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History: The Life and Times of the Bank Examiner

The National Bank Act required national banks to submit regular reports of condition for the OCC’s use in verifying their safety and soundness. The Act also required the OCC to conduct an on-site examination of every national bank and to prepare “a full and detailed report” on its condition. To satisfy this requirement, the early OCC essentially became an organization of bank examiners with a small headquarters staff to coordinate their activities and address matters of policy.

Examiners, especially in more sparsely populated states, spent much of their time traveling from one bank to the next, often under trying circumstances. Although the largest, most complex national banks today are overseen by full-time cadres of OCC examiners, the majority of national banks are smaller, community-based institutions, and their direct supervision is carried out by examiners who, like their predecessors, are responsible for the direct supervision of a portfolio of national banks in a particular part of the country.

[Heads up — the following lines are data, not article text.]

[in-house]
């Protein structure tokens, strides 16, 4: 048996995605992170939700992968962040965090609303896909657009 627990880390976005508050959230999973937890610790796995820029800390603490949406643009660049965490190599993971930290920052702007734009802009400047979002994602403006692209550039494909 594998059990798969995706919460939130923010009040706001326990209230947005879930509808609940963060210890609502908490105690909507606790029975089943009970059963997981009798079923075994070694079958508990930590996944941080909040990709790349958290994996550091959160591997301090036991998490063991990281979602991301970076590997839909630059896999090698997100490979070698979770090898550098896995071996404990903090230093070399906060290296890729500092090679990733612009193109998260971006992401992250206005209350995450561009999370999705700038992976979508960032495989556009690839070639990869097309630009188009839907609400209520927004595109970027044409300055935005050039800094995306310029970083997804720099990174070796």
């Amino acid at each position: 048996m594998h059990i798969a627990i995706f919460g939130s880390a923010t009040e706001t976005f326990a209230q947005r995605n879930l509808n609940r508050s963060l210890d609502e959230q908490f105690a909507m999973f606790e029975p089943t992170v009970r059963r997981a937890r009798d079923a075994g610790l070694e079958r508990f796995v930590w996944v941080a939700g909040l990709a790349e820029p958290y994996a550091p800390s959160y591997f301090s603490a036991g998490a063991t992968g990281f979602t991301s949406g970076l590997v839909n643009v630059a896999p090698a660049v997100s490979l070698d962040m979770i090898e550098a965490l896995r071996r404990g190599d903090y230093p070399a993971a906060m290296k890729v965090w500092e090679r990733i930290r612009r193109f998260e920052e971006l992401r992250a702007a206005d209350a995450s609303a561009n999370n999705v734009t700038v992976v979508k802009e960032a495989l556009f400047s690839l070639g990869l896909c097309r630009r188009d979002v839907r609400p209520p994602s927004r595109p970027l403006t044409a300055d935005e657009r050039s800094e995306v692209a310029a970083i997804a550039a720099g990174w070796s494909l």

Notable National Bank Examiners

  • Roland Burris – The first African-American national bank examiner.
  • Joe Hooks – A senior national bank examiner who participated in some of the most important supervisory actions in recent OCC history.
  • Don Stephens – A veteran examiner of national bank trust activities.
  • Victor Del Tredici – A national bank examiner’s courageous stand against a fraud-riddled bank.

Bank Examiners in Literature and Film

A bank examiner plays a central role in the short story "Friends in San Rosario," written by the American writer O. Henry. You can read the story online at Project Gutenberg.

The story was made into a film by Selig Pictures in 1917.

Exhibits on OCC People